Every morning, my content aggregator delivers 100+ posts about leadership, thinking patterns and team development.
I rarely read more than 10. Because only a few explore the reality of work and leadership in the digital age.
Unless you’ve lived in a cave for the past few years, you’ll have noticed that the technology to connect people is well developed. As a result, iterative feedback (from customers, employees, or even investors) is becoming the norm.
What does this mean for a leader in the digital age? The human experience element is back at the heart of work. And your greatest task will be to prepare for it (and make sure your people are prepared too).
Here are 10 essential skills to be a great leader in the digital age.
Digital innovation is growing faster than any other technology before. Giants like Amazon and Dell have designed their flat organisational structures to increase information fluidity and make strategy collaborative.
Almost anyone in the organisation can make a difference by carrying their ideas to the top. But your people will only do this if they are familiar with the bigger picture, and “why we do what we do”.
What keeps Mark Zuckerberg awake at night? According to Sheryl Sandberg, it’s lack of change and innovation.
In the past, we launched massive change programs to execute business transformation. Tomorrow, successful businesses will be agile and responsive.
For a great leader in the digital age, this means promoting innovative thinking, and the ability to see trends sooner than others.
The businesses who are still operating with a “siloed” mentality are already suffering from their own lack of response to innovation. Those who welcome feedback and critical perspectives thrive. They move new ideas forward before the competition does.
The great leaders in the digital age make continuous improvement their mantra. Be brave, and encourage your team to actively seek feedback.
Communicating at all levels
Flat structures bring decision-making close to customers and teams. For everyone in the organisation, it means being able to communicate at all levels; horizontally across teams, and vertically by connecting to senior leaders and having powerful conversations.
No one but a seasoned leader can prep you for it. If you’re leading a team or mentoring young talents, make communication up-skilling your first priority.
Social connection skills
I touched on the concept of a “network of teams” earlier on. This means as much “many to many” interactions as “one to one”. This is new for many people, who are not necessarily used to group-based work (where challenging each other is the way to grow).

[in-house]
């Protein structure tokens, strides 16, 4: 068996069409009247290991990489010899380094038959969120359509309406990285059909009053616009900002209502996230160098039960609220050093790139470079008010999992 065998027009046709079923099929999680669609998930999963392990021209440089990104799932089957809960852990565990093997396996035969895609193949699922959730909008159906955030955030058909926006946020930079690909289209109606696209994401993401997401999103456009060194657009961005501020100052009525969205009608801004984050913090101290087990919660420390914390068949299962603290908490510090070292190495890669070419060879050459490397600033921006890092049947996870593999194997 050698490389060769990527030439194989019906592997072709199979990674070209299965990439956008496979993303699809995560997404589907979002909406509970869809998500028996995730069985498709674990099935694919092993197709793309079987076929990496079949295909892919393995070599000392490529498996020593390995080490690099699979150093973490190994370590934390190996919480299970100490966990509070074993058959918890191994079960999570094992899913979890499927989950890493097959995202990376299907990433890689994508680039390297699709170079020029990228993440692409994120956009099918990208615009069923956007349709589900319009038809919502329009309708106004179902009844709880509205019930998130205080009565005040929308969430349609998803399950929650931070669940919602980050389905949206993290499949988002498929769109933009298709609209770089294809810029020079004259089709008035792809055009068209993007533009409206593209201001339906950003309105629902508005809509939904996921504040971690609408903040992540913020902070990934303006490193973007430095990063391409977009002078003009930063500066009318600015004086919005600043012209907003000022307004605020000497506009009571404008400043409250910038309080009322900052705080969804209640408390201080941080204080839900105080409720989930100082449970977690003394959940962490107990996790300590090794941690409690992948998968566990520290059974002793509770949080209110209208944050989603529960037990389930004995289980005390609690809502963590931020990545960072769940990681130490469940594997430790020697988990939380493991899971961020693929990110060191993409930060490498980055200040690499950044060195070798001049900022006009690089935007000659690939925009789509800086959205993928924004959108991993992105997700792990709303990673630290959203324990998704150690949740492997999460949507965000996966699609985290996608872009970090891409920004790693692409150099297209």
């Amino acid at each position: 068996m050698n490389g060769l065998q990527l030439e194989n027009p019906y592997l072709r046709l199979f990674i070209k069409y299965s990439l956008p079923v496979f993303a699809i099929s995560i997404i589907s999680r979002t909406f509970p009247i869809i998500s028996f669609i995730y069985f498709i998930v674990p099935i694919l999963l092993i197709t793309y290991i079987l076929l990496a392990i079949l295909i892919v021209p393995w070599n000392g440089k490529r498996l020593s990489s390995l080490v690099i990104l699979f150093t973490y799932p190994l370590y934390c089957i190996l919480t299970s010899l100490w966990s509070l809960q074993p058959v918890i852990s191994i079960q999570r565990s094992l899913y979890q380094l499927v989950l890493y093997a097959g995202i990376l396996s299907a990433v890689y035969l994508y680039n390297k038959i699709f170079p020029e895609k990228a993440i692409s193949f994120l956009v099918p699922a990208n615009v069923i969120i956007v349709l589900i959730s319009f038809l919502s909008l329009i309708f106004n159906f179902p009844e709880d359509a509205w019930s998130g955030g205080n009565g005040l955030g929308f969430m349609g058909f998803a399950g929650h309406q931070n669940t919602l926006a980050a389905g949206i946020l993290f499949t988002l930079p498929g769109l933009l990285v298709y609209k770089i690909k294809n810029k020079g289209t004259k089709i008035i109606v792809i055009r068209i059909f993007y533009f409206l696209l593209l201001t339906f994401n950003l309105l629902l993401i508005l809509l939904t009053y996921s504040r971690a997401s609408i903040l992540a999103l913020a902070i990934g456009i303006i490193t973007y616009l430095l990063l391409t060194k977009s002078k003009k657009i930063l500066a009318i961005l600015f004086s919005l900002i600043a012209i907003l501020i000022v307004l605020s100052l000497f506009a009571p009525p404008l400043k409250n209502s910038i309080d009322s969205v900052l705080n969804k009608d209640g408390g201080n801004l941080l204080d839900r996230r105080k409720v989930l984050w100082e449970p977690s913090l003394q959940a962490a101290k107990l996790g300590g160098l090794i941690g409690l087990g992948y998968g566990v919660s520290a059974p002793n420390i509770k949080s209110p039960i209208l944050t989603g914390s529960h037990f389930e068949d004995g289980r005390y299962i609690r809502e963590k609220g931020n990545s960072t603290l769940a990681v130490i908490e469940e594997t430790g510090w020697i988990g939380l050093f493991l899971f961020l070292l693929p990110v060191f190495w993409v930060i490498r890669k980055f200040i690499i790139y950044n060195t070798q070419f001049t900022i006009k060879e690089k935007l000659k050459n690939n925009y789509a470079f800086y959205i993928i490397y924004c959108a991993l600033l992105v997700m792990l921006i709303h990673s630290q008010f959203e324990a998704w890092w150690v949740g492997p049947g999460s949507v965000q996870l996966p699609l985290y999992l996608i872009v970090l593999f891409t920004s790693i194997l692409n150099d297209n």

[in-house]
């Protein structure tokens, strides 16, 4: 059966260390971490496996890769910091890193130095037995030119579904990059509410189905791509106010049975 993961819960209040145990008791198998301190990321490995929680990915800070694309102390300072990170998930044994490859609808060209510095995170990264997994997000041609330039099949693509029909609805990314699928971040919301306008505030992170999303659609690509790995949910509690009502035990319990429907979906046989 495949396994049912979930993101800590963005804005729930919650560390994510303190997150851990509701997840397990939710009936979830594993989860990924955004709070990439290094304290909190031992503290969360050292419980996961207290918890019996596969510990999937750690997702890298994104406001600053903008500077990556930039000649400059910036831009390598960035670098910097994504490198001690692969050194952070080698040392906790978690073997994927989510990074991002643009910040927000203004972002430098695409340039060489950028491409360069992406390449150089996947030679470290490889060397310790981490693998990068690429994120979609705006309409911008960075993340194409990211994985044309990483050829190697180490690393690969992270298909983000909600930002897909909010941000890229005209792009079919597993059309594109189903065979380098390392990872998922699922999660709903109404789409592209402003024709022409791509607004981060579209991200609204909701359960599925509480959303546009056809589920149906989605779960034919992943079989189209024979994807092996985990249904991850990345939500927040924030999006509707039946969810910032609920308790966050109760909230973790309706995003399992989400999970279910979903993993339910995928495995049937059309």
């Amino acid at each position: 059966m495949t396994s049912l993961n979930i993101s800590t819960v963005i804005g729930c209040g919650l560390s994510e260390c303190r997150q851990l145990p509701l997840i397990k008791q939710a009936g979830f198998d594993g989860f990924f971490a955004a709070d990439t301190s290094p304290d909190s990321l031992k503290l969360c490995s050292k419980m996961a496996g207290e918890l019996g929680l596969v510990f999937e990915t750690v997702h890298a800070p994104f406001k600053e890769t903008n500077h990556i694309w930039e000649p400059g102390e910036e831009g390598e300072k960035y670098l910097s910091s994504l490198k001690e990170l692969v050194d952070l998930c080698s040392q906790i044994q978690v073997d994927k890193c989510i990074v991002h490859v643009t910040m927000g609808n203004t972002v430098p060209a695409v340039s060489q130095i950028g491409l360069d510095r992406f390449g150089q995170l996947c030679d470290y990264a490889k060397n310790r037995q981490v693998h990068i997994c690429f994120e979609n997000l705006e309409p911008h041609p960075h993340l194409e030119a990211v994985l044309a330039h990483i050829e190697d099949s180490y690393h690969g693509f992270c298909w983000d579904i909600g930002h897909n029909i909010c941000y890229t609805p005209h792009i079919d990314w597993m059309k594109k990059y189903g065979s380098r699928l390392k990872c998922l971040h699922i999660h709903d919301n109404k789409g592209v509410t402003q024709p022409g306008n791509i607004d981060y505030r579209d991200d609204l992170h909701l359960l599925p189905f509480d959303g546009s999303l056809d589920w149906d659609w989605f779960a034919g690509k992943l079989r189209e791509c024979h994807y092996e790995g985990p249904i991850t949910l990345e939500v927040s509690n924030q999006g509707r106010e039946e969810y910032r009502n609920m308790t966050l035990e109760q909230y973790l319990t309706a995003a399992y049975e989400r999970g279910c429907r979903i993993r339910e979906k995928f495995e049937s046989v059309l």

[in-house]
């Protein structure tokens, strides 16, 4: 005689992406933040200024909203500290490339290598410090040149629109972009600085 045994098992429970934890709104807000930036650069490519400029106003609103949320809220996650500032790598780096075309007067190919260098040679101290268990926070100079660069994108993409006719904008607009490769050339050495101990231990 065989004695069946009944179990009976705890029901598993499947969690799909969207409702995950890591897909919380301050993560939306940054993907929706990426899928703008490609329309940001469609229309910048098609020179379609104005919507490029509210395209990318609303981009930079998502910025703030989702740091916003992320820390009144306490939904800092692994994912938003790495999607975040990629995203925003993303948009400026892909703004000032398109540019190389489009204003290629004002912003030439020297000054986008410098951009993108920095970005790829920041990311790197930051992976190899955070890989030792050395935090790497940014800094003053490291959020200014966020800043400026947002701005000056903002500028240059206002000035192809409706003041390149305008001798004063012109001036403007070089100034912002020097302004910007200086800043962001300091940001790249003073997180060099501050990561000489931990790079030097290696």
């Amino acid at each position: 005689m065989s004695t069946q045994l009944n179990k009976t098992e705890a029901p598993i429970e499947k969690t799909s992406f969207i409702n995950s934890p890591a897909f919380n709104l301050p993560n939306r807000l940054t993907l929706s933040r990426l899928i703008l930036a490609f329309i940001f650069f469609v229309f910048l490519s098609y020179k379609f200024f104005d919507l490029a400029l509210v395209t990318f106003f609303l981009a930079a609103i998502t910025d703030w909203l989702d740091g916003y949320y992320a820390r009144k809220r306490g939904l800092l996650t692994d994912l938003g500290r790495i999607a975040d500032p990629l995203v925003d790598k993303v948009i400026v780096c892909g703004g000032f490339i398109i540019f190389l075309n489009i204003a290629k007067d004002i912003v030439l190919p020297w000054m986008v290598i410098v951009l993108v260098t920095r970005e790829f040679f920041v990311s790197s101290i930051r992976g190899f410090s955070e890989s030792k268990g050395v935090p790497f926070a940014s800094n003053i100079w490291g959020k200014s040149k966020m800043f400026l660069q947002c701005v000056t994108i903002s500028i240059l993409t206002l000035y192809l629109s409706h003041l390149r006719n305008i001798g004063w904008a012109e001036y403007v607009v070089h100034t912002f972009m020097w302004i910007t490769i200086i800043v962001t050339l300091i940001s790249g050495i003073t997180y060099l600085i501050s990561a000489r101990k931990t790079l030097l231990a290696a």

As a leader of those teams, getting people to work together in situ won’t be enough. They will need to spontaneously interact and even partner with other teams for targeted projects.
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Diversity pays off in the form of better ideas, and elevated productivity. It’s now the rule in many organisations (so much so that recently, Google made sure anti-diversity behaviours are publicly blamed).
Diversity is a fundamental aspect of the way we work globally. Get yourself up to speed with cultural intelligence, so that you can capitalise on diversity assets, instead of pretending to act on it.
As Tony Fadell (founder of Nest) says, “If you’re not having doubt, then you’re not pushing it hard enough”.
Not everyone has the agility to flex a business model to respond to real-time feedback. But being ready to bounce back when things don’t work as planned is the bare minimum.
It’s hard to protect stakeholders’ confidence in a digital, fast-paced world. But a great leader knows it relies on building resilience in a team.
How do successful brands gather fascinating insights about their client population? They ensure their teams can feel their pulse in real-time (remember that silly quiz on your Facebook feed)?
Working on empathy is not a secondary option for a leader in the digital age. As we move towards networks of teams, where various business lines will get together, a strong tolerance for new ideas will be a key metric for a team to be successful.
To cope with the level of change, you will need continuous learning. I say “learning” intentionally; setting up a full training curriculum by HR will take too long.
Sure, formal training will still be needed for specific areas. But the norm for a great leader in the digital age will be to take initiative and fill her own knowledge gaps.
And inspire their team members do to the same.
Strong body and mind
Sure, AI and bots will take on the mundane tasks. What will be left? Insight, decision, innovation.
Sounds cool, but we’re not super-humans (yet). Deep thinking is very demanding for your brain (20% of your energy intake). Build simple habits to relieve your stress, and encourage your team members to do the same.
Whether you are leading a team already, or will be in a position to do so soon, the future of work is 100% human. Customer centric products, or customer and employee interactions are just a few examples.
In a world dominated by fast responses to ever changing markets, you need to augment your human skills if you want to be a great leader in the digital age. Why not use these 10 trends to prepare your personal development plan for next year?
What is the #1 leadership element you think is decisive for the future of work? Let us know in the comments!